David Miller of Tucson, Az., has turned a longtime love of hunting into a custom rifle-making business recognized by enthusiasts around the world. The gunsmith, 72, is completely self-taught. He studied up on how to assemble firearms in his spare time while working a construction job, until finally turning his hobby into a business.
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“I knew when I was a kid that I was going to do this. It’s just something that was inside me…but I knew that in order to do that there were a lot of things I had to learn,” said Miller.
Miller teamed up with partner, Curt Crum, 40 years ago to take the business to the next level. The David Miller Gun Company is comprised solely of the two gunsmiths, who create what some consider the finest hunting rifles in the world.
“We don’t just build an object that from the outside you go wow that’s pretty…it’s when you take it apart that you see everything,” said Crum.
The hand-crafted hunting rifles typically range between $35,000-$100,000 but can get even pricier.
Source: Fox Reporter Aalia Shaheed
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“We did one in ’82 and it sold for $41,000 and at the time that was a new world record. And then it ’86, we sold one for $201,000 and that was a new world record. We’ve been pretty instrumental in putting a different look on this custom building,” said Miller.
The duo has built a loyal following in the hunting world by showing their rifles at the Safari Club International Convention every year.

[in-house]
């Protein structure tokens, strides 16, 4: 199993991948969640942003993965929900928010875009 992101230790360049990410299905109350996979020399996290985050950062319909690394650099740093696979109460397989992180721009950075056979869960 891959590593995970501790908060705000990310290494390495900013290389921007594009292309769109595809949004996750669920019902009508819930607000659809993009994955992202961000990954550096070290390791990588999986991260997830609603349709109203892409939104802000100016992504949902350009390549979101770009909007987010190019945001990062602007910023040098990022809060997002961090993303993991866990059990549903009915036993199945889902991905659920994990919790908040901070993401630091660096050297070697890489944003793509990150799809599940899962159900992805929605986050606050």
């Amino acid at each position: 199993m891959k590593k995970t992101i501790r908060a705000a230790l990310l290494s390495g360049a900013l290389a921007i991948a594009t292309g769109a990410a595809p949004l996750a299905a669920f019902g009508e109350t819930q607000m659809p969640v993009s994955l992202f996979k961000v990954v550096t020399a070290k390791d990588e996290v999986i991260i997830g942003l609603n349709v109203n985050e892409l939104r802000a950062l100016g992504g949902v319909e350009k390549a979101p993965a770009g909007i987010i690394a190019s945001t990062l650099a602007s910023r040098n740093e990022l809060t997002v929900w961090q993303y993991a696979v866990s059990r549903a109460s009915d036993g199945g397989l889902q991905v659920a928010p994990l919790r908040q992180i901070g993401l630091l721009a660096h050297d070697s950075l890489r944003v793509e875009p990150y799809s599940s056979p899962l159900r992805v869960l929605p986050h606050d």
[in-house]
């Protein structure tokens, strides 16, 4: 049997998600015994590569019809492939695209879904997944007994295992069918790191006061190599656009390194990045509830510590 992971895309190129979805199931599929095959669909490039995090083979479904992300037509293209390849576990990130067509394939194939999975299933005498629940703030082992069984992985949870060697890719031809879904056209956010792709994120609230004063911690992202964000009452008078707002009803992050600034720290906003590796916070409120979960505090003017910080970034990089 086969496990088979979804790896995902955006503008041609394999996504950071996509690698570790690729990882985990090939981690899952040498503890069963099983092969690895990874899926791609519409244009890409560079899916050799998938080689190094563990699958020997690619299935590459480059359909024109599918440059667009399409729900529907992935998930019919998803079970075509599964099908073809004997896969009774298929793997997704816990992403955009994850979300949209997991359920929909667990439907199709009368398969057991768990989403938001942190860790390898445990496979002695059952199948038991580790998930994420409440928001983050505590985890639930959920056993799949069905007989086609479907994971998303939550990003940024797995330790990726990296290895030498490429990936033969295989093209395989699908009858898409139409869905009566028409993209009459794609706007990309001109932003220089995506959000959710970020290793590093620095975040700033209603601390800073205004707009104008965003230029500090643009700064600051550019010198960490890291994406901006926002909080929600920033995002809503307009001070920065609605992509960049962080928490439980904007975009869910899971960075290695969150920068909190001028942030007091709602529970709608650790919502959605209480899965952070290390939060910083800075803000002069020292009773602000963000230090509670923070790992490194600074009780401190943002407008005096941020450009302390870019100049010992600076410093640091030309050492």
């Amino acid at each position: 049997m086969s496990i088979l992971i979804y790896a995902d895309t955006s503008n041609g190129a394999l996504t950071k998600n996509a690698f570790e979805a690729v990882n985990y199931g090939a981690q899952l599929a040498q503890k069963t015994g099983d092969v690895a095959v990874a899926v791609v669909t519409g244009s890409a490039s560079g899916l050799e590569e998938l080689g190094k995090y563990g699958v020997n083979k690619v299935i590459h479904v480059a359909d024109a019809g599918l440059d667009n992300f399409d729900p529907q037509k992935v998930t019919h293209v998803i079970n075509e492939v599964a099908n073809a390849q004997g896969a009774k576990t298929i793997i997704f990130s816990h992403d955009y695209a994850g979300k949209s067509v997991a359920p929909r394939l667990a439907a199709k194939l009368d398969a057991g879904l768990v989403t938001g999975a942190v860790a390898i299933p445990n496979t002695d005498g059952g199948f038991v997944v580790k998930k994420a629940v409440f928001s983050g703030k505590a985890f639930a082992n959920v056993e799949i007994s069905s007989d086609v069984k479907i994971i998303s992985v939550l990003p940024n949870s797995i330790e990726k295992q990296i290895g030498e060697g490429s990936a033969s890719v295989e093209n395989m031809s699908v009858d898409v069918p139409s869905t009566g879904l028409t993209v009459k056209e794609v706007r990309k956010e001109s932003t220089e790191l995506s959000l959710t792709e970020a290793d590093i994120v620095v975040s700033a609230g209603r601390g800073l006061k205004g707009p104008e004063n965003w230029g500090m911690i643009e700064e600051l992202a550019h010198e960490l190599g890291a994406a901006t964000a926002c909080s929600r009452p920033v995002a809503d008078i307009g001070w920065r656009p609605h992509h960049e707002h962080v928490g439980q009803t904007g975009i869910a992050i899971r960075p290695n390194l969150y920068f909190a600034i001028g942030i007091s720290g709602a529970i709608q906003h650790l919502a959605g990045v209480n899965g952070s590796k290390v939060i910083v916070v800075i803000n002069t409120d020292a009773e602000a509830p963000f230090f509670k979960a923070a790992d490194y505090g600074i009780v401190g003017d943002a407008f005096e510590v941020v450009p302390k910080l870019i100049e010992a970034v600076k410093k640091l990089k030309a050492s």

The company’s rifles are used to hunt animals in regions all around the world- some that can be deadly. Both Miller and Crum insist the safety and reliability of the rifles are what keep customers coming back.
“We don’t ever want to hear that one of our rifles caused a death… from a malfunction. And I think that’s where our reputation started. We don’t have any problems [with our guns]. I can’t tell you about your hunting boots because I don’t make ‘em… but the rifles? We know what we’re doing,” Miller told FOXBusiness.com. Miller says the attention to detail is what keeps his shop open for business.
“If there was machinery that could do it, we’d be in trouble because the big manufacturers would whoop our butts every time. But at the end of the day… the very finest end product has got a lot of hand work in it,” said Miller.